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Civic Inspirations

What is civic engagement anyway?

By Elizabeth Parmelee

February 27, 2019

Three students packing meals for Food for ThoughtDid you know that Metropolitan State University of Denver won a national award for voter turnout in the 2016 election cycle? Have you ever tried to count the number of cool initiatives that MSU Denver faculty, staff and students engage in to benefit others? Did you wonder what Humanitarian Engineering is all about or why accounting students work to help low-income residents with their tax returns? Are you involved in something that gives back to the community or promotes active citizenship?

Civic engagement occurs when students are actively engaged with differing perspectives in addressing common problems that affect the well-being of communities, the nation and the world. As stated in A Crucible Moment (the National Task Force on Civic Learning and Democratic Engagement, 2012):

Today’s education for democracy needs to be informed by deep engagement with the values of liberty, equality, individual worth, openmindedness and the willingness to collaborate with people of differing views and backgrounds toward common solutions for the public good (p. 3).

When our students become engaged in courses, activities or programs that connect them to diverse communities and give them the opportunity to identify problems and find collaborative solutions, they are gaining important learning that will transfer to life and career. The outcomes are ones we can all value: responsibility, communication and persuasion, leadership, political analysis, teamwork and conflict resolution.

From its earliest history in the U.S., education has been closely tied to ensuring that we have an educated citizenry. It’s hard to argue with that logic, but civic engagement at an institution such as MSU Denver goes further and is more important. Our students are members of the community where we live. Regardless of citizenship status, we want our community members to be not only highly educated but also aware of their impact as community members, the ways in which they can promote change that serves their community and their potential as problem solvers and leaders.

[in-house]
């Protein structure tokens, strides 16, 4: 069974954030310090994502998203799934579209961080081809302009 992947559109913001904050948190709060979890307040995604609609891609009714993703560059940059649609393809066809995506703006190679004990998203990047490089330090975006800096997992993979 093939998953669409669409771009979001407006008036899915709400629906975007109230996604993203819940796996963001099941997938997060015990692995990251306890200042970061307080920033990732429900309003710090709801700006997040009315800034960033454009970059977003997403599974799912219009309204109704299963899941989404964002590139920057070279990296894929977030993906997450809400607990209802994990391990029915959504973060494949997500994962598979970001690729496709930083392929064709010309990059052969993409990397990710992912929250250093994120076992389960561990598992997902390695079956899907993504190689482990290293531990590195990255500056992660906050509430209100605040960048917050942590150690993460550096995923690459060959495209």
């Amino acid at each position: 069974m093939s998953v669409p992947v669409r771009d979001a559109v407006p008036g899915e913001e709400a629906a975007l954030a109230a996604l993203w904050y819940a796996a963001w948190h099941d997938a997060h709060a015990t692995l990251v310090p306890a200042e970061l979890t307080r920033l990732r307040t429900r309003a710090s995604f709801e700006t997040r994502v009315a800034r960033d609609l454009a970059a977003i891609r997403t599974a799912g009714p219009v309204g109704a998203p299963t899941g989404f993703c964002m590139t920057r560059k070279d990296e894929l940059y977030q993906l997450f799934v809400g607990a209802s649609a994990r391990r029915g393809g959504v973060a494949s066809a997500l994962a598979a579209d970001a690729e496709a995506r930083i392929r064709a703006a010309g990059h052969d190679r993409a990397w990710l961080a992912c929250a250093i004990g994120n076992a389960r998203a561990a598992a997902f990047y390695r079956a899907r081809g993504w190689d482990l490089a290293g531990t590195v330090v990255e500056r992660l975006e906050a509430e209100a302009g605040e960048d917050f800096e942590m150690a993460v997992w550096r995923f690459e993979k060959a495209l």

Students who have taken Aaron Brown’s Humanitarian Engineering class didn’t just have a terrific study-abroad experience with hands-on practice in solving a complex problem. They also learned that engineers can affect entire communities with their work. Students volunteering with Food for Thought on Fridays, packing food sacks under the Colfax viaduct rain or shine, don’t just get a warm, fuzzy feeling knowing they have helped feed a hungry child; they have learned about the reality of hunger and have discovered that they can affect a child, a family and an entire school community. Initiatives such as these respond to the national call for universities to educate students not only for careers but for lives as active members of their communities, locally and globally. 

How can you support civic engagement at MSU Denver?

  • Join others in one of the various initiatives of the American Democracy Project.
  • If you teach: Identify ways in which your discipline contributes to solving community issues and share those with students. Challenge them to think of creative solutions to issues that concern them.
  • Explore the possibility of incorporating Service Learning into a course you teach.
  • Beyond the classroom, ask students you work with how they engage with their community and connect them to others with similar interests.
  • Encourage students and colleagues to participate in Roadrunners Give Back Day – coming up April 11 … and don’t forget to volunteer yourself!
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